The Kesha Rape Allegations Reveal One Big Problem We Aren't Talking About


On Tuesday morning, TMZ leaked a lawsuit filed by pop star Kesha Sebert against her longtime producer Dr. Luke, which alleges repeated sexual and psychological abuse throughout their 10-year professional relationship. You can read the document here via the Hollywood Reporter. Some of the more ghastly claims include Dr. Luke, whose real name is  Lukasz Gottwald, forcing Kesha to eat, drink, and snort various drugs including GHB (a date-rape drug he reportedly referred to as 'sober pills'), raping her, striking her, threatening to kill her dog, withholding profits from her music and calling her a "fat fucking refrigerator," which allegedly led her to bulimia.

Gottwald's lawyer filed a countersuit within two hours (and gave a statement to TMZ) claiming that Kesha's accusations are a ploy to get out of her contract with Dr. Luke. The lawyer also claimed that Kesha had presented Dr. Luke with a copy of the lawsuit months earlier, and threatened to publish it unless released from her contract. The statement does not say why Kesha allegedly wants out of her contract. 

But one thing is clear: Kesha doesn't want to work with Dr. Luke any more. But she can't stop their partnership, because pop music is a business founded on the commodification of people. Whether or not Dr. Luke is guilty, this sort of exploitative dynamic is all too common.

Kesha began working with Dr. Luke when she was an unknown 18-year-old living with her family in Nashville, Tennessee. She signed a deal guaranteeing him six records, and over the past 10 years he's masterminded her career with a string of hits, from her career-launching "Tik Tok" to "Die Young" and "Timber." He was behind every aspect of her career, even executive producing her MTV show, My Crazy Beautiful Life. But before the lawsuit, it was clear that things were strained between the two. In a 2013 New Yorker profile of Dr. Luke, John Seabrook alluded to Dr. Luke's stance toward Kesha, writing, "But now that her pop-star dreams had come true she was proving hard to control."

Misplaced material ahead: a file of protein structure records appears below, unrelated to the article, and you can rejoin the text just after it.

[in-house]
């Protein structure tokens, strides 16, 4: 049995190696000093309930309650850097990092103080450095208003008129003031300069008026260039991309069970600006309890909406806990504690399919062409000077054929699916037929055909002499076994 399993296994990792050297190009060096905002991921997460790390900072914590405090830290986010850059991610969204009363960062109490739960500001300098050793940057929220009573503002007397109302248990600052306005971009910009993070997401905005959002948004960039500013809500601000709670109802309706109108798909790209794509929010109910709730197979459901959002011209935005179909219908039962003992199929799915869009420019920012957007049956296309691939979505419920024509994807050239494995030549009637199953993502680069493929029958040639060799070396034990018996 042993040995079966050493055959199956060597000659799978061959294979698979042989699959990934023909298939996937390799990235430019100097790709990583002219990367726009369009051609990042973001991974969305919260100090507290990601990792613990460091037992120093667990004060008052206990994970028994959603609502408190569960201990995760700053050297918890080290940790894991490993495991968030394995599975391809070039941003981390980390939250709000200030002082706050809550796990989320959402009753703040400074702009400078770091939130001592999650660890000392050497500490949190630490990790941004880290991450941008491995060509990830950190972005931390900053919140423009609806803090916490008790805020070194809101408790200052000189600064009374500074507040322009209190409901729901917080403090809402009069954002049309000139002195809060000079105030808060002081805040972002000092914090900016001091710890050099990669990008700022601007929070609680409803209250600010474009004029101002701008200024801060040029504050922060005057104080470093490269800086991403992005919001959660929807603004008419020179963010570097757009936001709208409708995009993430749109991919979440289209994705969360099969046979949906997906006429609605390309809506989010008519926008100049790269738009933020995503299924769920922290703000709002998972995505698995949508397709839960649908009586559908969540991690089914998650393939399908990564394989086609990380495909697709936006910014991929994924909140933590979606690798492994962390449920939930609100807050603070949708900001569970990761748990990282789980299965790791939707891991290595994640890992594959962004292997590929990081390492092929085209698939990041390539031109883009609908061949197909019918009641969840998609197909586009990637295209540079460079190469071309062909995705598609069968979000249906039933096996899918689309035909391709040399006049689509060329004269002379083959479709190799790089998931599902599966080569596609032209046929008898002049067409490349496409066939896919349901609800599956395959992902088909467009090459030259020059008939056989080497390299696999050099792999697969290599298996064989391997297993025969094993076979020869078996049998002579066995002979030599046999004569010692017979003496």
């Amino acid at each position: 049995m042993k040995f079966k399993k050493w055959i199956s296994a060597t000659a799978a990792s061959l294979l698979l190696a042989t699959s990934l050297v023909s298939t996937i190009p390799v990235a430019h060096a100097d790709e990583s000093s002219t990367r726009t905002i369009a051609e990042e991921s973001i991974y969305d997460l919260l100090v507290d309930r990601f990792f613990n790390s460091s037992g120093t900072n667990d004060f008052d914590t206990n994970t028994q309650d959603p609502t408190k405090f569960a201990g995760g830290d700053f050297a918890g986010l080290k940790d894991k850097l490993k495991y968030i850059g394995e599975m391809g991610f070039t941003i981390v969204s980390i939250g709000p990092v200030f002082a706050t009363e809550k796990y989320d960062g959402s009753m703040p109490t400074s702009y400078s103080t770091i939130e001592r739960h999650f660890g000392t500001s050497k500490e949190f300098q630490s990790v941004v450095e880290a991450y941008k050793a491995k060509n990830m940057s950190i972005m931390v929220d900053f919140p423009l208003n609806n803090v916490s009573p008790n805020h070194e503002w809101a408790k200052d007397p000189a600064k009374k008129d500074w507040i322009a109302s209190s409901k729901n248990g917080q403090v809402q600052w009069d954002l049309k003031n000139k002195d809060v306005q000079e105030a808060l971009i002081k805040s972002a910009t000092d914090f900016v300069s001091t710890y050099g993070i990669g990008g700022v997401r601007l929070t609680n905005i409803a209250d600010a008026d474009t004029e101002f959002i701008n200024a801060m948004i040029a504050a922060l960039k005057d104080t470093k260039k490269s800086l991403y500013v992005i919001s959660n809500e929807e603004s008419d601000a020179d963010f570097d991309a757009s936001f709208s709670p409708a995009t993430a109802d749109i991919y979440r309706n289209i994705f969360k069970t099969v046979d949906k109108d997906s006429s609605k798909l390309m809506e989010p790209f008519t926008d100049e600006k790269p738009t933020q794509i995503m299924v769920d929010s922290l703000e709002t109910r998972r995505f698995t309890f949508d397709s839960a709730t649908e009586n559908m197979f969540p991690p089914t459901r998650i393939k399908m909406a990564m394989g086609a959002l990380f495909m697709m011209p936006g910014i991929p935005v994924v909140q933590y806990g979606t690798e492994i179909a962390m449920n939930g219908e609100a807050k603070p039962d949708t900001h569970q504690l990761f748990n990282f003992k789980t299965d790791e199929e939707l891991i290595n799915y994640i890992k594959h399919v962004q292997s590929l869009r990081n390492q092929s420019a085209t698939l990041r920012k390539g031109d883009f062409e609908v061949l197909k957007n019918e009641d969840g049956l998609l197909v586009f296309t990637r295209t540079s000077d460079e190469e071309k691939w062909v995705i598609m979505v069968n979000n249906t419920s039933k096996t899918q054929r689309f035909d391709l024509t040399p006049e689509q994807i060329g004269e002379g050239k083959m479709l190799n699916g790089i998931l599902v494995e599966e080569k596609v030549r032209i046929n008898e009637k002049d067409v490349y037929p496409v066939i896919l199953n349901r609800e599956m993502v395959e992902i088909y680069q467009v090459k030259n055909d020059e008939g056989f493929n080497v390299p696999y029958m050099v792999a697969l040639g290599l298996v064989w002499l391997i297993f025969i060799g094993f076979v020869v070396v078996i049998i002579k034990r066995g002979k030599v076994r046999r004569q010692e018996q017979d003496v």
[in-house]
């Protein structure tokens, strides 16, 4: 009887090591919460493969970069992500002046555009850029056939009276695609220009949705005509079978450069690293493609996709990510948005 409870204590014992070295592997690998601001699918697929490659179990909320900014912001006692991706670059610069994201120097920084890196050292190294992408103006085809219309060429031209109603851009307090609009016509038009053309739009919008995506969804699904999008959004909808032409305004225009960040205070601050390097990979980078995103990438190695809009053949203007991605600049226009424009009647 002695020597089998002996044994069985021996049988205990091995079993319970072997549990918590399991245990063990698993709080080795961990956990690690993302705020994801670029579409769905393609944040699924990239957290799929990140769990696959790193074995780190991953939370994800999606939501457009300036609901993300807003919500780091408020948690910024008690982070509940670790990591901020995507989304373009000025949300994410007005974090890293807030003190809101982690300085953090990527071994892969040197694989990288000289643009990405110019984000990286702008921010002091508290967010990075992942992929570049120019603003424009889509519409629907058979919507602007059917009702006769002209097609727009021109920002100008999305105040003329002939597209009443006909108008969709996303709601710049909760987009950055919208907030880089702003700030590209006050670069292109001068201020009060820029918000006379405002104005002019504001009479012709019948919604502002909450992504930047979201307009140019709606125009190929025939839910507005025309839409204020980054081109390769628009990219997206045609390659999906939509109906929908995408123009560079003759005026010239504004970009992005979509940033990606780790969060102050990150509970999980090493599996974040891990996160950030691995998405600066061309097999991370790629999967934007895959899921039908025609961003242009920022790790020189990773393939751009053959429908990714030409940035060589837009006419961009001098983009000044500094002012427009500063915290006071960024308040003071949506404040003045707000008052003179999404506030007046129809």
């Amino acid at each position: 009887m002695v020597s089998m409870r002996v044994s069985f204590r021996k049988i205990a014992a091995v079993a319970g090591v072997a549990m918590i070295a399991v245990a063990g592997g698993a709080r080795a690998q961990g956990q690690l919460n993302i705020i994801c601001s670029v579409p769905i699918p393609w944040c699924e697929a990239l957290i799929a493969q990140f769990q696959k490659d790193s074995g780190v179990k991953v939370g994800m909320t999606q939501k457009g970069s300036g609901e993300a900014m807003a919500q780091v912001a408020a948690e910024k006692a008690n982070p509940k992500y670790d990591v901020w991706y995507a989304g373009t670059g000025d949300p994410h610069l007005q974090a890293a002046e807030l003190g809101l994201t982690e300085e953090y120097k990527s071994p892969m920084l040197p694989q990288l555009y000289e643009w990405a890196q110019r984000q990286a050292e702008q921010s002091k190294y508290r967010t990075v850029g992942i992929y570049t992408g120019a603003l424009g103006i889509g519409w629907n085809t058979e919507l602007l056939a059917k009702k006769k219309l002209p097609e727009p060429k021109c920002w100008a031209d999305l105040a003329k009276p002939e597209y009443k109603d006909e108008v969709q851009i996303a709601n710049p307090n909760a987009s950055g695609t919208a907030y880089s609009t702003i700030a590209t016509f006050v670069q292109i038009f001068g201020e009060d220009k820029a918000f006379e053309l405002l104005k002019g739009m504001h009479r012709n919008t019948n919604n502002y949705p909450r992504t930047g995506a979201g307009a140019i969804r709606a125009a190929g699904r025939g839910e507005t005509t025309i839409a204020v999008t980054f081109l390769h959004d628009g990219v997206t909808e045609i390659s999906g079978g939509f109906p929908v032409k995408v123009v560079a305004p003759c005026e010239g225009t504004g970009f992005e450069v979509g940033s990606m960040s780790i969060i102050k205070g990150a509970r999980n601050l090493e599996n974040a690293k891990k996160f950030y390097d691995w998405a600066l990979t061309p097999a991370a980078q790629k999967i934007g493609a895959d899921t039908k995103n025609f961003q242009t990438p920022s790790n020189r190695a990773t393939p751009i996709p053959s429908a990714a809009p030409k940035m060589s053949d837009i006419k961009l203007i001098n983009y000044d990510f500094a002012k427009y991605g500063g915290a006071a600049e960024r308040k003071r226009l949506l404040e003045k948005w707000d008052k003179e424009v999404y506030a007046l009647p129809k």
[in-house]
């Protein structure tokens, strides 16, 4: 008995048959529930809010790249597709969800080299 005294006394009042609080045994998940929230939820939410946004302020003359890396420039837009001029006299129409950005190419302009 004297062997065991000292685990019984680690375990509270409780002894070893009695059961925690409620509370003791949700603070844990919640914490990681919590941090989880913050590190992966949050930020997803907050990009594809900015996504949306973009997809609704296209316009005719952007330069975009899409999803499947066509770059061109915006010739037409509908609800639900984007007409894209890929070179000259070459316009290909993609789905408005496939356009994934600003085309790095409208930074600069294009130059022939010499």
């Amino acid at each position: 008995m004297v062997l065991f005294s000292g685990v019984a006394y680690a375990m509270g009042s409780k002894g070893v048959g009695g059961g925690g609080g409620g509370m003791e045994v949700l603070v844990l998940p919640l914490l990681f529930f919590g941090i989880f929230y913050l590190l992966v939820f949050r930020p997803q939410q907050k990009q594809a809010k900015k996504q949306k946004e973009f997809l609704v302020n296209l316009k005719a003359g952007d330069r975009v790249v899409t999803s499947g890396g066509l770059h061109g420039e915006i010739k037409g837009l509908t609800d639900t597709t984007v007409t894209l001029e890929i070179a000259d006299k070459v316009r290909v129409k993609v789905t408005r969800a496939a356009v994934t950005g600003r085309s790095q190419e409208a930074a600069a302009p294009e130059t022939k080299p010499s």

A few months after the article's publication, the singer checked into rehab for near-fatal eating disorders. When she returned to the spotlight, she'd dropped the dollar sign from her name.

One party is lying, and we have no way of telling which. But there's something sick about the fact that it's this hard for Kesha to regain legal control of her life, and the plausibility of her lawsuit is striking. This sort of thing happens in the music industry all the time. As The Atlantic pointed out, "Of all the sad and salacious details that can be picked out of the lawsuit, the saddest thing of all is how familiar it all sounds." If Kesha is indeed fabricating Dr. Luke's abuse as a means of fleeing her contract, it's ludicrous that that's what it takes to ditch a record deal. If her claims are true, it surpassed ludicrous 10 adjectives ago.

This, then, is a strange form of bondage. What's hardest to stomach about such long, binding contracts is that they are often used to make something innocent and good — music — do something harmful: commodify people. And since it's easier to commodify a person you control and easier to control a person you've demeaned, the commercial pop business quickly unravels into a predator/prey business. Usually, the prey is younger. In pop, the prey is frequently a woman. (It doesn't help that 95 percent of industry producers are men.) And since the industry's chief export and key demographic (teenagers) are interchangeable, there's always a fresh crop waiting.

On Wednesday, Billboard reported that Kesha fans were speculating that one of the singer's unreleased songs, "Dancing With the Devil," was about Dr. Luke. In it, she sings, "You and I made a deal, I was young and shit got real." It's a dark and desperate song. Even if it has nothing to do with her allegations against Dr. Luke, this isn't the sort of song that should ever sound autobiographical. It's a sign — it's time we started consuming music, not people.